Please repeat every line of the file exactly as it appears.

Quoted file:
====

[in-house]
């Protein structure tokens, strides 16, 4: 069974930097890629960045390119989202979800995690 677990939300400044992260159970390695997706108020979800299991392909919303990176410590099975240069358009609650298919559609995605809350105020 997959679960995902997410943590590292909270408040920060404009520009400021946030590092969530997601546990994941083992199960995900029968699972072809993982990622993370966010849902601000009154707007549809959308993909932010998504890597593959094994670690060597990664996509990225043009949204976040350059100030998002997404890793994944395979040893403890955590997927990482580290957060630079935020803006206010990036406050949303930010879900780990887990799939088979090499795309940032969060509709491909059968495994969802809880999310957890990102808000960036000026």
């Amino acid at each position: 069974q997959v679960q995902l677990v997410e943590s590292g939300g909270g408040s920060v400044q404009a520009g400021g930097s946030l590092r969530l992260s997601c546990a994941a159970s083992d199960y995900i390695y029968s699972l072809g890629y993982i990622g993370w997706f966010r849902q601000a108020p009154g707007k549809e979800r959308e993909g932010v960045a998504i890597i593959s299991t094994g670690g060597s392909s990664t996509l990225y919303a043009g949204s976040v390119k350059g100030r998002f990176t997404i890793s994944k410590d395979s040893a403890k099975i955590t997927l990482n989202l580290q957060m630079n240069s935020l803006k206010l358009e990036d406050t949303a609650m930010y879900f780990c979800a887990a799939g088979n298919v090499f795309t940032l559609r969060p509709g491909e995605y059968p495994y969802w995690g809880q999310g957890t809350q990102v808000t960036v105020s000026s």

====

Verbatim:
[in-house]
């Protein structure tokens, strides 16, 4: 069974930097890629960045390119989202979800995690 677990939300400044992260159970390695997706108020979800299991392909919303990176410590099975240069358009609650298919559609995605809350105020 997959679960995902997410943590590292909270408040920060404009520009400021946030590092969530997601546990994941083992199960995900029968699972072809993982990622993370966010849902601000009154707007549809959308993909932010998504890597593959094994670690060597990664996509990225043009949204976040350059100030998002997404890793994944395979040893403890955590997927990482580290957060630079935020803006206010990036406050949303930010879900780990887990799939088979090499795309940032969060509709491909059968495994969802809880999310957890990102808000960036000026």
């Amino acid at each position: 069974q997959v679960q995902l677990v997410e943590s590292g939300g909270g408040s920060v400044q404009a520009g400021g930097s946030l590092r969530l992260s997601c546990a994941a159970s083992d199960y995900i390695y029968s699972l072809g890629y993982i990622g993370w997706f966010r849902q601000a108020p009154g707007k549809e979800r959308e993909g932010v960045a998504i890597i593959s299991t094994g670690g060597s392909s990664t996509l990225y919303a043009g949204s976040v390119k350059g100030r998002f990176t997404i890793s994944k410590d395979s040893a403890k099975i955590t997927l990482n989202l580290q957060m630079n240069s935020l803006k206010l358009e990036d406050t949303a609650m930010y879900f780990c979800a887990a799939g088979n298919v090499f795309t940032l559609r969060p509709g491909e995605y059968p495994y969802w995690g809880q999310g957890t809350q990102v808000t960036v105020s000026s």